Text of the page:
Deporting Undesirable Women

Dadhania, Pooja, Deporting Undesirable Women (October 2, 2018). 9 UC Irvine L. Rev. 53 (2018); California Western School of Law Research Paper No. 18-15. Available at SSRN: https://ssrn.com/abstract=3259599
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Abstract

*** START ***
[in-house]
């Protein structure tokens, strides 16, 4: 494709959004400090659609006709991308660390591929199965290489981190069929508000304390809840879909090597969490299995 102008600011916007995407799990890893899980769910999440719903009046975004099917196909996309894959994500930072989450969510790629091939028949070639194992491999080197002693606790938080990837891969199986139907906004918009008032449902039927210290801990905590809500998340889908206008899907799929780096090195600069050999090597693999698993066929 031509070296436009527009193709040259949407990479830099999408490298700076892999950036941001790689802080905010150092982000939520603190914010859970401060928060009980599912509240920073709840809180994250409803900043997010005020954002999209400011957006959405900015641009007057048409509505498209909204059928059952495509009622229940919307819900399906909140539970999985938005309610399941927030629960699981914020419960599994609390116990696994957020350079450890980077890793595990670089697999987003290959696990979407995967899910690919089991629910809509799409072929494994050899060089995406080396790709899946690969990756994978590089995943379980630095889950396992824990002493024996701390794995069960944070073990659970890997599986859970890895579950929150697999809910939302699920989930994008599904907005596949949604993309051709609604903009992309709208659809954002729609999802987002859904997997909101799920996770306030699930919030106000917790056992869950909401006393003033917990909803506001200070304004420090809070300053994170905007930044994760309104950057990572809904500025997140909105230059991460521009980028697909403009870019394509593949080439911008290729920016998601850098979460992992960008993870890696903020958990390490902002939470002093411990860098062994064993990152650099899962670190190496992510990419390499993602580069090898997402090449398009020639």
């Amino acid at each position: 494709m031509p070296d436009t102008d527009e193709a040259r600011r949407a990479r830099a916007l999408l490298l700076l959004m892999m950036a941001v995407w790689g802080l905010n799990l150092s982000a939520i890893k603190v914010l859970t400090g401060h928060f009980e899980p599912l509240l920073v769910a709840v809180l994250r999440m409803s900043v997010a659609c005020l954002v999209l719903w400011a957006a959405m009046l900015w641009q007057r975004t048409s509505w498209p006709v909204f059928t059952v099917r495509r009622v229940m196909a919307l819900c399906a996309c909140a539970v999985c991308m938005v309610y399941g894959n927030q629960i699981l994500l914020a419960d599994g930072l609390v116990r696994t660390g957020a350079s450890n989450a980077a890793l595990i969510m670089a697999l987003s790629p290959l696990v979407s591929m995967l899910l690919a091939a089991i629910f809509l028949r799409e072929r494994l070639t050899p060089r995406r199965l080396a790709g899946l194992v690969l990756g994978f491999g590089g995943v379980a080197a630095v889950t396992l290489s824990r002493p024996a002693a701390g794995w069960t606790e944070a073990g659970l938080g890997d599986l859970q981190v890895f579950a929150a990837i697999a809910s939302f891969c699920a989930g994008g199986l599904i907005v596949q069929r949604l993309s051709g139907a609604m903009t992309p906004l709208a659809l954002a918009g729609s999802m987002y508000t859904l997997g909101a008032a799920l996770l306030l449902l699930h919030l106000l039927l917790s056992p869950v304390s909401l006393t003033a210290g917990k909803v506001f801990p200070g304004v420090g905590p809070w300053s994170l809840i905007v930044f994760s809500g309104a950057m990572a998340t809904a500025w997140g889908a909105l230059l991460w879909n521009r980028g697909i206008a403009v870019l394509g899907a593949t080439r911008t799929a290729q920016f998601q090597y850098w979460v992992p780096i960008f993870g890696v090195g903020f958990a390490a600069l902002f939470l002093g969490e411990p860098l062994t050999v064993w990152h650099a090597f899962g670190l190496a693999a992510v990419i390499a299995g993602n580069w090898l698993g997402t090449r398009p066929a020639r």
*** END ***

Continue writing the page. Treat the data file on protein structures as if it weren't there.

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Immigration law has long labeled certain categories of immigrants “undesirable.” One of the longest-standing of these categories is women who sell sex. Current immigration laws subject sellers of sex to an inconsistent array of harsh immigration penalties, including bars to entry to the United States as well as mandatory detention and removal. A historical review of prostitution-related immigration laws reveals troubling origins. Grounded in turn-of-the-twentieth-century morality, these laws singled out female sellers of sex as immoral and as threats to American marriages and families. Indeed, the first such law specifically targeted Asian women as threats to the moral fabric of the United States due to their perceived sexual deviance. Subsequent laws built upon these problematic foundations, largely without reexamining the initial goal of safeguarding American morality from the ostensible sexual threat of noncitizen women. This dark history casts a long shadow, and current laws remain rooted in these archaic notions of morality by continuing to focus penalties on sellers of sex (who tend to be women), without reciprocal penalties for buyers (who tend to be men). Contemporary societal views on sellers of sex have changed, however, as society has come to increasingly tolerate and accept sexual conduct outside the bounds of marriage. Although societal views surrounding prostitution remain complex, there is an increased understanding of the different motivations of sellers of sex, as well as a recognition that individuals forced into prostitution are victims who need protection. Prostitution-related immigration laws should be reformed to no longer penalize sellers of sex, both to bring immigration law in line with modern attitudes towards sellers of sex and to mitigate the discriminatory effect of the archaic and gendered moral underpinnings that initially gave rise to and continue to show in these laws.
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